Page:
For years the defacto blogging platform has been WordPress; Used by millions daily, and with its vast array of themes and plugins, and numerous options around hosting it would appear to be the obvious choice.

Quick and easy to set up, and with various pricing points available, WordPress gets you up and running quite quickly. Numerous themes exist, from free to prohibitively expensive. Updates are published regularly and be applied automatically.

However, WordPress can be slow. Quite often it's a third party plugin that is the culprit, but it takes time to get to the bottom of.

The quality of the third party plugins varies greatly. Free plugins generally come with some associated cost. Whether it's ads, traffic logging, referrals etc, you can never be sure what is actually being installed without going through each plugin line by line. Paid plugins are no better; I've had third party devs ask for root access to the WordPress installation to allow them to debug issues seen with the plugin. More than once.

Security can be an issue. Due to the sheer number of people using WordPress it is a natural target. Exploits are found quite regularly, with sites such as available to track them; unless you are using the latest version at all times you are considered susceptible.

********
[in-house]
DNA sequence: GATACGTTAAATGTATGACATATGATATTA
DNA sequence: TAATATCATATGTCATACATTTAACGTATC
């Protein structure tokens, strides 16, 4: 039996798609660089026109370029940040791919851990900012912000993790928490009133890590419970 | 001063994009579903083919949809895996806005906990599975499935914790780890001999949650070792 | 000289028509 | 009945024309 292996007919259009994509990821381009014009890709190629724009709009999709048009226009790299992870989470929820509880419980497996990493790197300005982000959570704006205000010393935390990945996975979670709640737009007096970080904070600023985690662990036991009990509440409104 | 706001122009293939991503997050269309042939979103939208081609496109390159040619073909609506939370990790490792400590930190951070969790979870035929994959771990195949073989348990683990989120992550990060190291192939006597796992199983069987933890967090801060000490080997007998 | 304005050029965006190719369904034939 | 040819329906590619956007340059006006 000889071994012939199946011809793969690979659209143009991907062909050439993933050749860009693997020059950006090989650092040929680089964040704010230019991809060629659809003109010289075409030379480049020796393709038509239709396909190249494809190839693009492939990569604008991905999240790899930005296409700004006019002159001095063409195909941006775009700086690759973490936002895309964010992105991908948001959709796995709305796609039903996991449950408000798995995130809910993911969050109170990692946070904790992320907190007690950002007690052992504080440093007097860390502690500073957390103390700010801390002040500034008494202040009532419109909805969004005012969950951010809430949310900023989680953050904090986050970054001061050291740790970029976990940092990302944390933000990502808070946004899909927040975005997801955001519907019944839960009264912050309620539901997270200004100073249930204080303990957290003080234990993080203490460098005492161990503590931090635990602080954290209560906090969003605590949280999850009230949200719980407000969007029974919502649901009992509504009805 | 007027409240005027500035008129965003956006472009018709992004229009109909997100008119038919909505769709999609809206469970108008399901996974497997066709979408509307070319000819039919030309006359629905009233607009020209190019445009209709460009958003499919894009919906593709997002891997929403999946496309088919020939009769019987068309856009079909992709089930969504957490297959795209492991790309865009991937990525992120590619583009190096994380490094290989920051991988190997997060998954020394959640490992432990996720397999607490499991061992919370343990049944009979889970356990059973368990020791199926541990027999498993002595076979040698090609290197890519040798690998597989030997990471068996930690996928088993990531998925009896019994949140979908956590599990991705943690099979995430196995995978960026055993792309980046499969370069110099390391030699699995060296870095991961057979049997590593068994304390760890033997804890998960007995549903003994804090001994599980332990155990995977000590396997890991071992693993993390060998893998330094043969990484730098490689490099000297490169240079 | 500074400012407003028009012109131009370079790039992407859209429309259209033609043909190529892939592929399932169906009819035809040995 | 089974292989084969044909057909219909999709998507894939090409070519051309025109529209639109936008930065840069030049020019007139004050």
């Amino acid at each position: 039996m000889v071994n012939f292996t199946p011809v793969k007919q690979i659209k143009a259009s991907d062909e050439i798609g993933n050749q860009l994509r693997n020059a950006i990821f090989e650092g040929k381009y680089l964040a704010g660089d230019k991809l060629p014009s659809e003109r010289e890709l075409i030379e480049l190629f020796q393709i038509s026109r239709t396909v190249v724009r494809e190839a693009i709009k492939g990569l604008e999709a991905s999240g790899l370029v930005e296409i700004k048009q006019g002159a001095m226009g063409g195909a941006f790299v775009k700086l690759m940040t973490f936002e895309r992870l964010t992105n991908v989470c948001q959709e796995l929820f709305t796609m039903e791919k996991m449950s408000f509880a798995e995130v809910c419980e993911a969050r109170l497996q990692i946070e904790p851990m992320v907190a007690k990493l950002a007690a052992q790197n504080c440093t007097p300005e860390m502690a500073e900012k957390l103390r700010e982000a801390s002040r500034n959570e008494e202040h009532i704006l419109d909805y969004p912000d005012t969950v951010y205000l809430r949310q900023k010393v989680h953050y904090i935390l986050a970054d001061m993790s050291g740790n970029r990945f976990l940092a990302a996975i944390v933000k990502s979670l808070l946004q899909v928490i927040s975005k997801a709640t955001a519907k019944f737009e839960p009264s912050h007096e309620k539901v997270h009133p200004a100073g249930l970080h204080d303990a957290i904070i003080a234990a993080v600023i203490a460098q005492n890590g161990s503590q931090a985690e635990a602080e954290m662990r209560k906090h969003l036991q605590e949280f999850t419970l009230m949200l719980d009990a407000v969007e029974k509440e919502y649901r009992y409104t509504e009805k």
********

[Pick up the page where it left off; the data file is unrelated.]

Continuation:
I have set up and used WordPress previously, and whilst it did what it needed at the time, once I got to a certain point with it I decided I probably wouldn't use it again.


svbtle burst onto the scene with its clean look and fast performance, inspiring a new generation of blogging platforms. Initially way to insular, with no way to get access outside of the developer's network, it is now open to all.
Sadly in the interim period it missed the boat, and others took what could have been its crown.


Launching just a few months later, Medium took the best bits of svbtle and made them available to everyone.
Clean design puts reading content first, and with fast loading pages it is the blogging platform of choice for many.